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Freelander 1 TD4 Black smoke puff and P1e30 SOLVED

Discussion in 'Land Rover Freelander' started by andyfreelandy, Sep 18, 2021.

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  1. andyfreelandy

    andyfreelandy Well-Known Member

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    Was pulling a couple of horses the other day, they were in a trailer!! On hills, probs because the trailer was behind, I noticed a puff of black smoke but only when pulling hard.

    Today checked all the obvious, hoses, sounds of leaks, tight clips, vacuum hoses. Also checked live data which looked fine but a P1e30 had been stored, showing as 'boost system performance deviation'.

    I've not seen the engine light on and the fault cleared OK.
    With the car not moving smart pumps on the go pedal give a black smoke ring.
    Vehicle has done 180k miles.

    Anyone had similar please? Doesn't seem to affect the way it drives.
    Haven't been under to check turbo actuator yet. That's next. Thanks.
     
  2. Nodge68

    Nodge68 Well-Known Member

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    Could the code be historic? maybe after a boost pipe has split previously?

    It's not uncommon to see a small amount of black smoke under sustained full power operation.
     
  3. andyfreelandy

    andyfreelandy Well-Known Member

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    So it's not well, the TD4 that is. Been out for a long run today power is down, not massively, black smoke on hills when not really pushing it and worst of all the brake servo seems to be intermittantly failing to provide assistance which is a bit alarming!!

    So defo looks like a vacu problem. All pipes checked again and not that old.
    How to test? Does anyone know what figure of suck should be in the line from the vac pump?
    I'm thinking vac pump or leak in servo causing partial failure of the boost system. Fault code has reappeared fter clearing OK.
     
  4. Nodge68

    Nodge68 Well-Known Member

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    Test the servo first, as a split diaphragm will reduce the vacuum available for the whole vac circuit.

    From memory, the vacuum pump should be able to pull a vacuum greater than 25hg, which is comparable to a petrol engine at idle.
     
  5. andyfreelandy

    andyfreelandy Well-Known Member

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    Thanks John, what is simplest way to test diaphragm in servo? Could insert gauge and clamp all other pipes to see if vacuum is maintained. Could apply an air pump and see if it holds pressure?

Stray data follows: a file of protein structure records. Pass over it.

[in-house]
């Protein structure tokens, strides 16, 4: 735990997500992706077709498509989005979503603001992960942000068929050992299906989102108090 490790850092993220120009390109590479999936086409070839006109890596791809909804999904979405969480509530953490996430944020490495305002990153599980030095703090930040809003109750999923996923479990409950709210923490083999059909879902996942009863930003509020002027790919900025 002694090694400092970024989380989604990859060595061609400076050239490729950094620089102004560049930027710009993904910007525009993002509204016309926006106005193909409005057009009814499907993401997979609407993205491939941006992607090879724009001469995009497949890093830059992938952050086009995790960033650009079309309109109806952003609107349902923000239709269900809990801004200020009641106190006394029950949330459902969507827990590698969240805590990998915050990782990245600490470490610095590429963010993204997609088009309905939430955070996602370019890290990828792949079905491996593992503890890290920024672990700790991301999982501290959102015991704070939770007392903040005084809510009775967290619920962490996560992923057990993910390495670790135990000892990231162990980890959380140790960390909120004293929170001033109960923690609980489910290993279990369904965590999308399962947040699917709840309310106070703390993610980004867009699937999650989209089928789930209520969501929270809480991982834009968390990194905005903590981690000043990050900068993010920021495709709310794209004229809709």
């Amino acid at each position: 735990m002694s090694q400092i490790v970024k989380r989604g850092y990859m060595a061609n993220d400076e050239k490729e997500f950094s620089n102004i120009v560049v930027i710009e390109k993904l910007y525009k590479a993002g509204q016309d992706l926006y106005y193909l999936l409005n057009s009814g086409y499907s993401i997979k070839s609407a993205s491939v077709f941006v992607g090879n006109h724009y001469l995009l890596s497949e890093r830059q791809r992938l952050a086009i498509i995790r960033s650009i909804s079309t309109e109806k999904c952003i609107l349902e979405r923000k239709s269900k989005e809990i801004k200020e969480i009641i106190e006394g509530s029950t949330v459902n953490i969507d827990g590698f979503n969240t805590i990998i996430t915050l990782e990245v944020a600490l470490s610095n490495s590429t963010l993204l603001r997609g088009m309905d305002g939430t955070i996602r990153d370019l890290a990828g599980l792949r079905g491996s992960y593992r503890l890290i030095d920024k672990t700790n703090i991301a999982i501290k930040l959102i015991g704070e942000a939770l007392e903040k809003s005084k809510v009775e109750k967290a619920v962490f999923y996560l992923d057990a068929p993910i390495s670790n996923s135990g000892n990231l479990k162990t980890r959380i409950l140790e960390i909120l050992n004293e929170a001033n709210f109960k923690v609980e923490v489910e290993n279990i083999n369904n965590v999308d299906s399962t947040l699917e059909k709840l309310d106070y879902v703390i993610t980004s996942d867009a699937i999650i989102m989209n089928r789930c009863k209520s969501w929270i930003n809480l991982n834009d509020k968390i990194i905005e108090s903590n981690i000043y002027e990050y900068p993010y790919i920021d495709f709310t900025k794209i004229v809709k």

6. Nodge68

    Nodge68 Well-Known Member

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    Stop the engine and wait 10 minutes. Then without starting, press the brake pedal and see if there is assistance, and an audible hiss. If so release and repeat, the pedal shouldn't go down so far next time, and even less a 3rd time, which proves the diaphragm is air tight, and the transfer valve is working.
    If the pedal is hard after the 10 minutes, then there's a vacuum leak in the diaphragm, transfer valve or the vacuum pipes and the non-return valve in the servo has failed.
     
  7. Nodge68

    Nodge68 Well-Known Member

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    A vacuum gauge T'd into the vac lines with show if there's an issue, as you'll see less than 25hg on the gauge.
     
    Last edited: Sep 24, 2021
  8. andyfreelandy

    andyfreelandy Well-Known Member

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    Passes pedal test after an hour and so it's pipe check (again) and vacuum gauge check. Suspecting vacuum pump as the repeated brake and hardening pedal has been there for a while.
    Thanks for the pointers.
     
  9. andyfreelandy

    andyfreelandy Well-Known Member

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    So started out getting a reference. Connected vacuum gauge to output of vacuum pump. Getting 26 to 27 HG. Good.

    Reconnected all pipework with vacuum gauge 'tee' d into the system. Getting 5 HG.
    So then all I had to do was disconnect each circuit in turn and blank it to see if the disconnected circuit was the one at fault.
    Lack of power being the main symptom I disconnected the turbo servo solenoid and blanked the connection. Back to 27 HG.

    At this point I thought I had a leaky servo solenoid but just to check I removed the long vacuum pipe across the engine and blanked the end. Reconnecting the hose showed 5HG. This was a new pipe a year or so ago.
    Replaced the pipe and problem solved.
    Pipe looked new and undamaged.

    Just to conclude, I blanked one end of the suspect pipe, fitted a foot pump and put the hose in water.

    See attached photo. The pipe has failed internally.
    Seeing as I did the engine in the same pipe, I shall look for a better replacement and renew them all. I have fitted the tatty 20 Yr old pipe from my old engine, it doesn't leak!!!

    So interesting, cheap to fix and another annoying example of how no one can make rubber last anymore!!

    Thanks to all for the input, a gauge is invaluable and cost a few pounds. IMG_20210924_160202.jpg
     
  10. Nodge68

    Nodge68 Well-Known Member

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    I'm glad it was a simple one Andy, and tested using good old fashioned test equipment, which makes a pleasant change in this computer diagnostic age.
     
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